I decided to finally go ahead and do my spark plugs. I noticed there wasn't a thread with a step by step with pics, so I thought I'd add one. I got a quote from a dealer one time for this job, and it was just under $500, which is insane and probably takes a Lexus tech less than an hour to do.
It's a straightforward job, more difficult than an oil change or brakes, but MUCH easier to change plugs than most modern cars.
I highly recommend getting a set of spark plug sockets, the kind with a rubber retainer inside. You also need a set of socket extensions and flex joints. The most difficult part of the job is the angle going in and out can be tough, the right length of extension makes all the difference. Also, the consensus seems to be you should always do this job when the engine has cooled down so you don't pull the threads out.
The spark plug I used was Denso Iridium SK20R11. It is the factory plug and what I would recommend. You can buy them for around $10 a piece at Amazon or RockAuto.
First thing is to remove the engine cover, it's held on with two 10mm bolts.
Next you'll see you have a fairly clear path to get to them.
The Passenger Side has a few things in the way, this black box tied to the air intake and the car battery. I was able to install only taking out the black box with the intake hose.
Remove the black box, it's held down by a 10mm bolt, 2 vacuum hoses, and an air intake hose.
Now you also have a clear shot at the passenger side.
Next, remove the coil packs, each one is held down by a 10mm bolt. I prefer to do it one by one so there's no mix up. You can either unplug them by the clips, or pull them out with the wires still connected. Just be careful to make sure you have enough slack when you pull it out of the way.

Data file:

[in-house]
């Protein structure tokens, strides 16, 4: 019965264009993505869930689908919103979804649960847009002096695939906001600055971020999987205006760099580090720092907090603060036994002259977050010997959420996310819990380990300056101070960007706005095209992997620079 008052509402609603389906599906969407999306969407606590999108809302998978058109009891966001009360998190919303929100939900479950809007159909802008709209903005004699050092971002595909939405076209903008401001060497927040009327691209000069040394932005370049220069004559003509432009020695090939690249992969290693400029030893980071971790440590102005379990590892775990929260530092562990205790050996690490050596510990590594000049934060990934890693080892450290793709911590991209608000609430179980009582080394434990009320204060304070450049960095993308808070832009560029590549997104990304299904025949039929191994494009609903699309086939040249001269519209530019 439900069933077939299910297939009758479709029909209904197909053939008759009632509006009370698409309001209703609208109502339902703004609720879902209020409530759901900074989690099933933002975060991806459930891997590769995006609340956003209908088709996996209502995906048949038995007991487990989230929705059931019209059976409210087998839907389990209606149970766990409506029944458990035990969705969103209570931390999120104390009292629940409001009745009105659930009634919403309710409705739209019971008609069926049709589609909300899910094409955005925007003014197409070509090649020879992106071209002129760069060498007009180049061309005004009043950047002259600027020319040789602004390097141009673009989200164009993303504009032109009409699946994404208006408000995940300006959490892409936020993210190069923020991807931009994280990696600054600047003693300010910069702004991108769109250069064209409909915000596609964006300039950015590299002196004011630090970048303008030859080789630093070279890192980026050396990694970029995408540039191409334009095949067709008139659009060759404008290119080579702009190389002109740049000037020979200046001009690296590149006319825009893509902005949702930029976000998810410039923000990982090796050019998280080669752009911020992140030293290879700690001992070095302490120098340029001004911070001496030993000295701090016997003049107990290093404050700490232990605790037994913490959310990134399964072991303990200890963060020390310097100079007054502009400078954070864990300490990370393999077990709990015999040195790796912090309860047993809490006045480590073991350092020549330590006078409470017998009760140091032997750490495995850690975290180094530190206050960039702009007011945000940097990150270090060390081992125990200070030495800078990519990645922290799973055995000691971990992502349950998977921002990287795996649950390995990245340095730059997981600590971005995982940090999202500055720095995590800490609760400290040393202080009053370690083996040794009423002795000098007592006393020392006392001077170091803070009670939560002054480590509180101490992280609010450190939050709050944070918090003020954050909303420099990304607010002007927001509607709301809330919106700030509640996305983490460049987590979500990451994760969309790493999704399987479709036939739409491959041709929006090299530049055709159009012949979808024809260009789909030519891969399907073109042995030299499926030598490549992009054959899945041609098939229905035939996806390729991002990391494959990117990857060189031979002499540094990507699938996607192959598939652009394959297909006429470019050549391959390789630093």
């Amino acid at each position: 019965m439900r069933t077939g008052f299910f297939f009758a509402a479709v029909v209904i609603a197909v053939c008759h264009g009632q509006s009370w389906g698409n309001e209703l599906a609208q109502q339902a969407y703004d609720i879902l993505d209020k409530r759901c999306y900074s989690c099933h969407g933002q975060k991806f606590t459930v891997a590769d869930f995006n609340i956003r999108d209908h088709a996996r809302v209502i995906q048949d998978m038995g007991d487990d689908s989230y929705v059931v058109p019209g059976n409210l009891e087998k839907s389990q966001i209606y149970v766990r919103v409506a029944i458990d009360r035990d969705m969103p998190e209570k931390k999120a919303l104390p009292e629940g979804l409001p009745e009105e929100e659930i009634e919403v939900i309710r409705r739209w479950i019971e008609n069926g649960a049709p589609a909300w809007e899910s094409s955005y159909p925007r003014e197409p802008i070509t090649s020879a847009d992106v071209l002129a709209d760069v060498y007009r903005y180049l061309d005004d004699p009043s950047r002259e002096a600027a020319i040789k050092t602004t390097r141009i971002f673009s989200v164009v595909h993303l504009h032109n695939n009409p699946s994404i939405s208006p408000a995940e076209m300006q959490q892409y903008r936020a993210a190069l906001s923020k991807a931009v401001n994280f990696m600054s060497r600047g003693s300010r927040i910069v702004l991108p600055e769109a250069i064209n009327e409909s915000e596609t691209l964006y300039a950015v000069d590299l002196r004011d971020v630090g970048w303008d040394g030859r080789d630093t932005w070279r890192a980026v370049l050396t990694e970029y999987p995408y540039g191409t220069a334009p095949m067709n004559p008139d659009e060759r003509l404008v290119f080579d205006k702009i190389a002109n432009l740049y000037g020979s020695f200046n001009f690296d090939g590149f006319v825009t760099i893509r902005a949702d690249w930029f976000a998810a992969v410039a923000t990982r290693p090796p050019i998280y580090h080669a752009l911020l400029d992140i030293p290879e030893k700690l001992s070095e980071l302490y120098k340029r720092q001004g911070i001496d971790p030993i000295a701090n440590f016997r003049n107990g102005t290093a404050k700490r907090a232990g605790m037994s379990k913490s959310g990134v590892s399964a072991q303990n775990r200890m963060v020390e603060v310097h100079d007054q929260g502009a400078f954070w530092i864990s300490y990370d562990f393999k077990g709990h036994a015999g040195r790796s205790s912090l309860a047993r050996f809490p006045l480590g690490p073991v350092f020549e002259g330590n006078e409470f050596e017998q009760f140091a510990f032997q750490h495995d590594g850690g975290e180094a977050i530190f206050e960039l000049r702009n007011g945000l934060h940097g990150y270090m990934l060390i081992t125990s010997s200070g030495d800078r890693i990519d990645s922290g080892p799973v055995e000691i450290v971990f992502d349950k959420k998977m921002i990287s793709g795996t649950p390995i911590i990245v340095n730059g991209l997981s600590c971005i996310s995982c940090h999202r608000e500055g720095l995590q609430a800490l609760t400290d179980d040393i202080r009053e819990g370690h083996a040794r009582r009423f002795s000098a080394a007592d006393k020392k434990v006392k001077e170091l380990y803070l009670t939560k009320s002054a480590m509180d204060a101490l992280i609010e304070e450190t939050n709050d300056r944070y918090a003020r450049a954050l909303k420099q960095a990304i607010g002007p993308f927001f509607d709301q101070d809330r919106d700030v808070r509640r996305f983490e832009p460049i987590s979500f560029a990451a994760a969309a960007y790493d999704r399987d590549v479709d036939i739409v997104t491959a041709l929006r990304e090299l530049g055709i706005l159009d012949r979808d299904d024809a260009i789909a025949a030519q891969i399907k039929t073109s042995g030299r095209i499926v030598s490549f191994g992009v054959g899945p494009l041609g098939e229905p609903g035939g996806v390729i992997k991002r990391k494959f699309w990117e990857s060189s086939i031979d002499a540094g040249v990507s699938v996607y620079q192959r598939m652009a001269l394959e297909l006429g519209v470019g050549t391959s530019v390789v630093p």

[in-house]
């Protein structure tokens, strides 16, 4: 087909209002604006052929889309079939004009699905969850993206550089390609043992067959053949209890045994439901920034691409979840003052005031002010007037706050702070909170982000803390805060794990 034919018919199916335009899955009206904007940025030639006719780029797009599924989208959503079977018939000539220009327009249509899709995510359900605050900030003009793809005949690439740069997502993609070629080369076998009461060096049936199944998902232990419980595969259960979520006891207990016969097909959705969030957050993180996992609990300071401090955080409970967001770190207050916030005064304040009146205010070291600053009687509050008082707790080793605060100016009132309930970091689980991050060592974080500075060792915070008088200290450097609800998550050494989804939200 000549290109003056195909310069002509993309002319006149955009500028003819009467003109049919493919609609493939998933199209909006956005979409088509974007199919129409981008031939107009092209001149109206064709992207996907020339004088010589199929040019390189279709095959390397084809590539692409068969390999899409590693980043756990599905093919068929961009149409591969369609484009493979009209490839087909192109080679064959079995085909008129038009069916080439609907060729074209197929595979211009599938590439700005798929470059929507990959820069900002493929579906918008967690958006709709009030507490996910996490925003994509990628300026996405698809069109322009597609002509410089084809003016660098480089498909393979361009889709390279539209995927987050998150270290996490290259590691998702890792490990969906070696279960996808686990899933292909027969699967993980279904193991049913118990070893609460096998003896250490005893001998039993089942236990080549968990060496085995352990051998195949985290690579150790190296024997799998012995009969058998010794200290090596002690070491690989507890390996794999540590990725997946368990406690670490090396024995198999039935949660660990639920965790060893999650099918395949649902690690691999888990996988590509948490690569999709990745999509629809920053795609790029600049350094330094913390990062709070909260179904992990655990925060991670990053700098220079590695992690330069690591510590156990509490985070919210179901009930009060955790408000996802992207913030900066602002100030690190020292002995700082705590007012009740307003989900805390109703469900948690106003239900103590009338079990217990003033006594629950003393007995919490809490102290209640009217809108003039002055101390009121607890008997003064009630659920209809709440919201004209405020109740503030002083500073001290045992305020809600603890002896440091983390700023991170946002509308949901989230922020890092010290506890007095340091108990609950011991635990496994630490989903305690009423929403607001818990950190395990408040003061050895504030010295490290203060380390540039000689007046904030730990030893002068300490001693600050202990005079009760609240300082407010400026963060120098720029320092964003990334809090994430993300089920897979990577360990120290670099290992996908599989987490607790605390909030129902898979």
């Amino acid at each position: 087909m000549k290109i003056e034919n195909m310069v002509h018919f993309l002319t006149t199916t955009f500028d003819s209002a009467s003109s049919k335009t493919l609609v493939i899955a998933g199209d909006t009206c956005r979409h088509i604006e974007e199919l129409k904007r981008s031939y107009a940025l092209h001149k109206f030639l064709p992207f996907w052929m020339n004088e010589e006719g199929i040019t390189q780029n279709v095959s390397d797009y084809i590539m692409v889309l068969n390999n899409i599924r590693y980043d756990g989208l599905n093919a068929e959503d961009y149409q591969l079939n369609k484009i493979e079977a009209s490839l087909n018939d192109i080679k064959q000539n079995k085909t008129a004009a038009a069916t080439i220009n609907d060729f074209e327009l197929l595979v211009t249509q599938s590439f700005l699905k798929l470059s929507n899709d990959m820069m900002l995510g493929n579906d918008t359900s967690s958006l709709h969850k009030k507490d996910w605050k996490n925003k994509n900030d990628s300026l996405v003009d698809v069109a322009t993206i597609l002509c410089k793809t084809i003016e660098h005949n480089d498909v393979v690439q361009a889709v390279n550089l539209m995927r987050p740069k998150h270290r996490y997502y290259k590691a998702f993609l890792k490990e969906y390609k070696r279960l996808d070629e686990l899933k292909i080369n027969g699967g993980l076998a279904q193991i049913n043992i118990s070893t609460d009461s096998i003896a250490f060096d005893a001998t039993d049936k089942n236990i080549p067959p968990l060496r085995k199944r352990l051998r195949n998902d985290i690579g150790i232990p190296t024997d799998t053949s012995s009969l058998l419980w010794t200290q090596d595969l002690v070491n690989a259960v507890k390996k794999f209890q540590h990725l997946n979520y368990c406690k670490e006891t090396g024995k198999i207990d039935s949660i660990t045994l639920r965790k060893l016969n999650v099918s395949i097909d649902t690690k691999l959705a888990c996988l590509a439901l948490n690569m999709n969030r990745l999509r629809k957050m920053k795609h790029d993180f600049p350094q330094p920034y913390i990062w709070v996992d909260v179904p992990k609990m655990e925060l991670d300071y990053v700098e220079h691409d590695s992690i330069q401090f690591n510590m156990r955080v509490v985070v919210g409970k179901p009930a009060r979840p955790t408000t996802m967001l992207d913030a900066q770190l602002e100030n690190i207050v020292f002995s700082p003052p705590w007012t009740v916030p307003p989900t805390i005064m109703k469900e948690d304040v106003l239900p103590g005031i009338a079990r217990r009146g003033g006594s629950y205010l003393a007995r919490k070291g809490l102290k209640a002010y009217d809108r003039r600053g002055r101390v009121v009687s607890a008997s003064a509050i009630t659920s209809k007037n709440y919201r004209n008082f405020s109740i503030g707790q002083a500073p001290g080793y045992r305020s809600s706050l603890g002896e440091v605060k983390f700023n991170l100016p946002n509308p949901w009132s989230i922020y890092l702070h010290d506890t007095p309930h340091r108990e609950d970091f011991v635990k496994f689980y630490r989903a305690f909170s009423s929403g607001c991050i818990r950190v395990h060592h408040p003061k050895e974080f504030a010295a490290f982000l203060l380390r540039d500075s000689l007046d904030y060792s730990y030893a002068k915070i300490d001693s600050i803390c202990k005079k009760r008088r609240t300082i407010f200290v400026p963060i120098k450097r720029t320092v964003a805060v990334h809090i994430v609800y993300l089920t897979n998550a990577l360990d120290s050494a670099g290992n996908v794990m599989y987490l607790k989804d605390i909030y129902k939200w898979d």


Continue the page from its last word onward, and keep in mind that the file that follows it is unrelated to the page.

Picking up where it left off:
This is was the tubes look like when you pull them out
Next, take a 5/8" (or 16mm) spark plug socket, and with an extension, place it down the hole and turn counterclockwise. There should be very little resistance, just make sure its seated down completely as it takes some downward pressure.
After removing, inspect the spark plugs. Mine were actually in decent shape, EXCEPT for the one that was the most difficult to get to, on the passenger side closest to the firewall. My guess is the dealership that did the job skipped it, thinking no one would ever inspect his work.
A great way to put the spark plugs in so they won't get cross threaded is to get some 5/8" heater hose at an auto parts store, and place the plug inside. The hose fits the tube perfectly, and keeps it centered. Put the spark plug down the hole and press down firmly, then just keep hand tightening clockwise until the spark plug seats. This is a great way to make sure you don't get it cross threaded. Once it's seated and you can no longer turn the hose, I then remove and put a spark plug socket on, and turned it an additional quarter turn. The factory manual rates it at 15 ft lbs. It's very little torque.
I then took a little dialectric grease, and placed a small amount on the tip rubber boot that has the coil pack that adjoins to the spark plug.
I then seat the coil pack onto the spark plug, press down, and put the 10mm bolt back in. Be VERY careful about putting the coil pack bolt in. It's very easy to get it cross threaded and your screwing it into aluminum. Make sure the angle is correct, I would hand tighten and then just torque until it's snug.
The only plug that is a bit difficult to get to is the one on the passenger side, near the firewall. Even still, I was able to remove it without taking the battery out. Again, I found this one had looked like it had never been changed, so it had almost 150k miles on it.
After finishing, check your work and make sure all the coils are attached, with the weather clips snapped in and the coil packs screwed in. Make sure the packs are flush against the block. Then put the "black box" back in, attach the intake and vacuum hoses, then attach the engine cover.
My guess is the first time you do this job, count on it taking about 2-3 hours. After doing it once, most people could easily do it it in around an hour. I would go very slow and take your time, you don't want to cross thread the spark plugs into the block or the coil packs.